Whoever, being a Postal Service officer or employee, makes a false return, statement, or account to any officer of the United States, or makes a false entry in any record, book, or account, required by law or the rules or regulations of the Postal Service to be kept in respect of the business or operations of any post office or other branch of the Postal Service, for the purpose of fraudulently increasing his compensation or the compensation of the postmaster or any employee in a post office; or
Whoever, being a Postal Service officer or employee in any post office or station thereof, for the purpose of increasing the emoluments or compensation of his office, induces, or attempts to induce, any person to deposit mail matter in, or forward in any manner for mailing at, the office where such officer or employee is employed, knowing such matter to be properly mailable at another post office—
Shall be fined under this title or imprisoned not more than two years, or both.
Based on title 18, U.S.C., 1940 ed., § 329 and on section
172 of title
39, U.S.C., 1940 ed., The Postal Service (Aug. 4, 1886, ch. 901, § 3,24 Stat. 221; Mar. 4, 1909, ch. 321, § 206,35 Stat. 1128; June 10, 1921, ch. 18, § 304,42 Stat. 24).
Said sections were consolidated.
The texts of the two sections were substantially identical except that said section
172 of title
39, U.S.C., 1940 ed., provided that “whenever, upon evidence deemed satisfactory to him, the Postmaster General shall determine that any such false return has been made, he may, by order, fix absolutely the compensation of the postmaster for such special delivery during any quarter or quarters which he shall deem affected by such false return, and the General Accounting Office shall adjust the postmaster’s account accordingly”, the words “General Accounting Office” having been substituted for “Auditor” on the authority of the act of June 10, 1921, shown in the credits above. This particular language was omitted because such powers and duties as it prescribes would devolve upon the Postmaster General without legislation and also because said section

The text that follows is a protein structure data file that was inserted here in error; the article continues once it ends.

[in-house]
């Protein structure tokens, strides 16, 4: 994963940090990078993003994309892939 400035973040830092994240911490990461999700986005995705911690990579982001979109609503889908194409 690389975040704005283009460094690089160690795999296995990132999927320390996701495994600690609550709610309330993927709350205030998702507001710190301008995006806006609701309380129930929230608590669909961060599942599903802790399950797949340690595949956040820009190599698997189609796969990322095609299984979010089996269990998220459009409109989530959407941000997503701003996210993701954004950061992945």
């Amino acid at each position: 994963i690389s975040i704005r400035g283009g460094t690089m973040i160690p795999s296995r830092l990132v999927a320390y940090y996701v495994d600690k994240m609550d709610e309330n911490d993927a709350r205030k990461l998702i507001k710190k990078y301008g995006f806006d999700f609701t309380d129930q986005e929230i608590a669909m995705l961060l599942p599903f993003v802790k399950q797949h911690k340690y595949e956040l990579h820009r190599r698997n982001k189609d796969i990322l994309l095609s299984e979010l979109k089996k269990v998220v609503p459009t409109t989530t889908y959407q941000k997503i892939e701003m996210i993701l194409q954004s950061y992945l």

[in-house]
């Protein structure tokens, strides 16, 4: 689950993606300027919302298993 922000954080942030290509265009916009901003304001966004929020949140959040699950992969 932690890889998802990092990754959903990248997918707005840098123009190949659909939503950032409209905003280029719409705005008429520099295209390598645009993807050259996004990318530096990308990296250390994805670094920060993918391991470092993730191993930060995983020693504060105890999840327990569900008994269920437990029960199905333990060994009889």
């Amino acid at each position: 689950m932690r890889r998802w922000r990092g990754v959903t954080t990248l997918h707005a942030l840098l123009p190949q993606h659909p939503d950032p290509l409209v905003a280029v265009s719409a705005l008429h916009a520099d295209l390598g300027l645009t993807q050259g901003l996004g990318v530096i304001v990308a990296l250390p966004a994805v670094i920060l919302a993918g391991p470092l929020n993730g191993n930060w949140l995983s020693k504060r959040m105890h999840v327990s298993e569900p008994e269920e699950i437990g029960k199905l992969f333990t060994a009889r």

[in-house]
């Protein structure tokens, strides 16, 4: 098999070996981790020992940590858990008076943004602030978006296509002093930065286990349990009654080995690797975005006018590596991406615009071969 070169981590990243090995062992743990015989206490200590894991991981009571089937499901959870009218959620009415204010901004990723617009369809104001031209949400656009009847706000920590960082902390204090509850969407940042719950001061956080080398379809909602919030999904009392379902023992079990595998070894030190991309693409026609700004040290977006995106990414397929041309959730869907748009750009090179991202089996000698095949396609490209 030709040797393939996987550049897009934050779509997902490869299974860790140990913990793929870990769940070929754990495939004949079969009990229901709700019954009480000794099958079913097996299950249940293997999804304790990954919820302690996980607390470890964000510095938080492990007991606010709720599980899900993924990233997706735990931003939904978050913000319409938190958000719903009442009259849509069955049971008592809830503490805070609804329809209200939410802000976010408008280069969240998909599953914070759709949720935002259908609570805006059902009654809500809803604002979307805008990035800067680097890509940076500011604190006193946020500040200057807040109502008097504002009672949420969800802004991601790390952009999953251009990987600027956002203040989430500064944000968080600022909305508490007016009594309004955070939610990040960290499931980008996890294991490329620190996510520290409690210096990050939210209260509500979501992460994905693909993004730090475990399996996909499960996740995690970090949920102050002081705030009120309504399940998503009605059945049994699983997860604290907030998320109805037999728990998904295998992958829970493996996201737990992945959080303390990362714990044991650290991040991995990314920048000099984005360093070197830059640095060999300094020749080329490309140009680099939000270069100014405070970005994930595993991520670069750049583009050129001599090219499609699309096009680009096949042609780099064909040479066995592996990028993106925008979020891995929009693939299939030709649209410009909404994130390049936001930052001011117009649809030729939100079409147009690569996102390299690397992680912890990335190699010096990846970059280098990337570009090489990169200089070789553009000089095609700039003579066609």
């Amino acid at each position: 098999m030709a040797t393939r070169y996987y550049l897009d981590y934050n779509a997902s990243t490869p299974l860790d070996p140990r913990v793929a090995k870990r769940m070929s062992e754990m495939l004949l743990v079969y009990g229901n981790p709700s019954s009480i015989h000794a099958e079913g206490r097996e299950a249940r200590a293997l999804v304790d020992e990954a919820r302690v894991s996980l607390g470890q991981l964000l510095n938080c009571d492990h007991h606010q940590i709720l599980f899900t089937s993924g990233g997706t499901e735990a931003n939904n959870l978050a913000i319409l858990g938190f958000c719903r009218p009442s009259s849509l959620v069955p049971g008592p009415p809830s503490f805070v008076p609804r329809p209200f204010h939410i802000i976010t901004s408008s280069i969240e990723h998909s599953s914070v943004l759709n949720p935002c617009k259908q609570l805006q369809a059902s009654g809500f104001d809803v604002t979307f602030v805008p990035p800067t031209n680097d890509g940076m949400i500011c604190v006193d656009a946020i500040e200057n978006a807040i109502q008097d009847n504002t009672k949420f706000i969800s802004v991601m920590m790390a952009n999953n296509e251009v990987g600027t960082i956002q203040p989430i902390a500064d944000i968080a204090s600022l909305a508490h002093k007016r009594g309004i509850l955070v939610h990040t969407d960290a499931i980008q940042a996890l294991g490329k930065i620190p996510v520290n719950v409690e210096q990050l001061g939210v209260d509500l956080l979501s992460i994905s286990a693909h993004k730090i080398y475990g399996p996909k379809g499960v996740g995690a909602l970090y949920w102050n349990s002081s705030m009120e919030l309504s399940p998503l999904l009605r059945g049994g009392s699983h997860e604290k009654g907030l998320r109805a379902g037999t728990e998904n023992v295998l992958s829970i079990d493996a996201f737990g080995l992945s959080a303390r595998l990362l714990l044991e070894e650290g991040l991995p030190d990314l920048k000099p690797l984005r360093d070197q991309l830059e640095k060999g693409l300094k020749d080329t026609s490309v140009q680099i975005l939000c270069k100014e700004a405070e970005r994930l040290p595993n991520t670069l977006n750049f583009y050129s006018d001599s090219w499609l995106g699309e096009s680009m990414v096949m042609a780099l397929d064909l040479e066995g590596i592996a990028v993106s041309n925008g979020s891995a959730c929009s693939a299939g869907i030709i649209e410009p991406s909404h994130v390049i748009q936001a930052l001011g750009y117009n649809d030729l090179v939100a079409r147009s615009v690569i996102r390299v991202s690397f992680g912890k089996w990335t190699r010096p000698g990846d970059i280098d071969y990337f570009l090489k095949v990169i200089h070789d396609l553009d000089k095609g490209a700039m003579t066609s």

172 of Title
39, which was derived from the act of August 4, 1886, shown in the credits above, was impliedly repealed by the general repealing clause of section 341 of the Criminal Code of 1909. Section 208 of that Code contained the provisions which formed the basis for said section
329 of Title
Reference in said section
329 of title
18, U.S.C., 1940 ed., to persons assisting, causing or procuring was omitted as unnecessary in view of definition of “principal” in section
2 of this title.
Minor verbal changes were made.
1994—Pub. L. 103–322substituted “fined under this title” for “fined not more than $500” in last par.
1970—Pub. L. 91–375substituted “Postal Service officer or employee” for “postmaster or Postal Service employee” and “Postal Service” for “Post Office Department” after “rules or regulations of the” in first par. and “Postal Service officer or employee” and “officer or employee” for “postmaster or employee” and “postmaster or other person” in second par., respectively.
Effective Date of 1970 Amendment
Amendment by Pub. L. 91–375effective within 1 year after Aug. 12, 1970, on date established therefor by Board of Governors of United States Postal Service and published by it in Federal Register, see section 15(a) ofPub. L. 91–375, set out as an Effective Date note preceding section
101 of Title
39, Postal Service.
The table below lists the classification updates, since Jan. 3, 2012, for this section. Updates to a broader range of sections may be found at the update page for containing chapter, title, etc.
The most recent Classification Table update that we have noticed was Tuesday, August 13, 2013
An empty table indicates that we see no relevant changes listed in the classification tables. If you suspect that our system may be missing something, please double-check with the Office of the Law Revision Counsel.